Sergeant Price then proceeded to identify State's Exhibits 2-11 which were various items found in the top drawer of a chest of drawers in the left rear bedroom of the apartment. State's Exhibit 3 was a checkbook from Central Bank with the name J. Rogers and Catherine Dixon Rogers, 1613 13th Avenue South. State's Exhibit 2 was a receipt for a temporary driver's license registered in the name James Howard Rogers, Jr., 1613-B 13th Avenue South. State's Exhibit 4 was a piece of mail from Jefferson Clinic addressed to James Rogers, 1613-B 13th Avenue South. State's Exhibit 5 was a bill from C.I.T. Finance Company to J. H. Rogers, 1613-B 13th Avenue South. State's Exhibit 6 was a piece of mail from Birmingham Trust National Bank addressed to Jane Rogers, 1613-B 13th Avenue South. State's Exhibit 7 was a checkbook from Central Bank in the name of J. Rogers or Catherine Dixon Rogers, and State's Exhibit 8 was a bill of sale to Mr. James Rogers for a motorcycle. State's Exhibit 10 was a tag receipt addressed to James Rogers, 1613-B 13th Avenue South. State's Exhibit 11 was a piece of mail from Central Bank to James or Jane Rogers, and Exhibit 9 was a Veterans Administration patient card in the name of James H. Rogers, 1613-B 13th Avenue South. Price testified that he took this evidence and placed it in an envelope and that this evidence had been in his possession from the time these items were taken until he came to the courtroom today.

Officer James Sims of the Birmingham Police Department was the next witness for the State. He stated that he participated in the search of the apartment located at 1613-B 13th Avenue South; that he entered through the rear door; when he entered the rear door, a girl ran in front of him, sat down on the floor and stuffed a tin foil packet between her legs; that he turned this tin foil packet over to Sergeant Price and that it was in the same condition when he turned it over to Price as it was when he found it; that he also found the tin foil packet in the kitchen area, turned it over to Sergeant Price and that it was in the same condition when he turned it over as it was when he found it in the cabinet.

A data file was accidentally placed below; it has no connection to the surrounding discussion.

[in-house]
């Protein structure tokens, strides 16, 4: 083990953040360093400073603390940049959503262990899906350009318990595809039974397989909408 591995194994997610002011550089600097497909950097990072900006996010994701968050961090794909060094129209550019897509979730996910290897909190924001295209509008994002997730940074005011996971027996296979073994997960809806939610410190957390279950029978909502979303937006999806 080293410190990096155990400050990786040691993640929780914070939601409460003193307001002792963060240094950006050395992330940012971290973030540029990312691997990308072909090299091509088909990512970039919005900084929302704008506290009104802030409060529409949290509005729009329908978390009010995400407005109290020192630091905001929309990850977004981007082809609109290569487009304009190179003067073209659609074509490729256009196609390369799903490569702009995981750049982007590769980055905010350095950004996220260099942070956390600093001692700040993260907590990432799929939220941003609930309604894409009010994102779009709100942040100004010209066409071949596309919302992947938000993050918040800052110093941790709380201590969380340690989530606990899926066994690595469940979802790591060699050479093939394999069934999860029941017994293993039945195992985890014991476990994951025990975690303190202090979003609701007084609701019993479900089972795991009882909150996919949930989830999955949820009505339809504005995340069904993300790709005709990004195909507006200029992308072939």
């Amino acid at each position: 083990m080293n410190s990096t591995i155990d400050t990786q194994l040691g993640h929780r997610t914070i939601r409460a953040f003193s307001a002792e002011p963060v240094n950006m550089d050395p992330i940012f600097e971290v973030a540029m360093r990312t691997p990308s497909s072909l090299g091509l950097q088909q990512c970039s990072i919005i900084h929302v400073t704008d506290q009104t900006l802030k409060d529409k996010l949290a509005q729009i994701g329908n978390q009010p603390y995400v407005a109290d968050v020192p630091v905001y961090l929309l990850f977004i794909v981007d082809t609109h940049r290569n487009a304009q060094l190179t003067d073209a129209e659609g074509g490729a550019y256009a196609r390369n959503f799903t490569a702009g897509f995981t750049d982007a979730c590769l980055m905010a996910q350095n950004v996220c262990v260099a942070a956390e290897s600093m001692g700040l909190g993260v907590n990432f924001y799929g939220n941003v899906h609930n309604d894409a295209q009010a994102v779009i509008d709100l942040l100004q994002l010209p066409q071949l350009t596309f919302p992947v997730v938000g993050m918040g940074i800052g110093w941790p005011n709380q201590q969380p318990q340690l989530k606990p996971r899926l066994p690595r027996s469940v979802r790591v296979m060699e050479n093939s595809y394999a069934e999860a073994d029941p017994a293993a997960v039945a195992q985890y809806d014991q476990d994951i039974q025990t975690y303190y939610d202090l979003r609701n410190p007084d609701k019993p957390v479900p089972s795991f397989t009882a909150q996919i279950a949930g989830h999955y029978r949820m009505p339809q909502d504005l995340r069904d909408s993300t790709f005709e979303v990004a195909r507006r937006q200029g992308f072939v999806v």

Officer James E. Bibb of the Birmingham Police Department was the next State's witness. He testified that he, too, participated in the search of 1613-B 13th Avenue South, on October 1, 1976; that he entered through the front door of said apartment; that upon entering the apartment, he saw a gun and assisted in apprehending the appellant as he came running towards the gun; that he found a small tin foil packet in the bedroom on the right end table; that he turned this packet over to Sergeant Price in the same condition as it was when he found it.

Craig Bailey, a Criminalist for the State Department of Toxicology and Criminal Investigation was called to the stand next. He testified that his main duty was to identify drugs that are supposed to be in violation of the Controlled Substances Act of Alabama. He testified that Exhibits 12-15, the envelopes, were submitted to him by Sergeant Price and that such envelopes were placed under lock and key until he analyzed the contents.

Sergeant Price was recalled and...

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5 cases
  • Tyson v. State
    • United States
    • Alabama Court of Criminal Appeals
    • August 29, 1978
    ...to prove so much of the indictment as shows the accused has committed the substantial offense specified therein. Rogers v. State, 353 So.2d 19 (Ala.Cr.App.1977), cert. denied, 353 So.2d 24 The State filed a motion to dismiss this appeal because the appellant did not give proper notice of ap......
  • Yarbrough v. State
    • United States
    • Alabama Court of Criminal Appeals
    • June 23, 1981
    ...necessarily depend upon proof of his ownership of the prohibited substance. Radke v. State, 292 Ala. 290, 293 So.2d 314; Rogers v. State, Ala.Cr.App., 353 So.2d 19, cert. denied, Ala., 353 So.2d 24; Henderson v. State, Ala.Cr.App., 347 So.2d 540, cert. quashed, Ala., 347 So.2d 543; and case......
  • Green v. State
    • United States
    • Alabama Court of Criminal Appeals
    • July 29, 1980
    ...guilt, this court will not disturb the verdict. The weight and probative value of the evidence presented a jury question. Rogers v. State, Ala.Cr.App., 353 So.2d 19; Williams v. State, Ala.Cr.App., 335 So.2d 249; Dulaney v. State, 56 Ala.App. 374, 321 So.2d The appellant's motion to exclude......
  • Williams v. State, CR-90-1553
    • United States
    • Alabama Court of Criminal Appeals
    • February 28, 1992
    ...For a variance to be material, it must be misleading or substantially injurious to the accused in making his defense. Rogers v. State, 353 So.2d 19 (Ala.Cr.App.), cert. denied, 353 So.2d 24 Any imagined variance in this case in no way prejudiced Williams' defense. Accordingly, the trial cou......
  • Request a trial to view additional results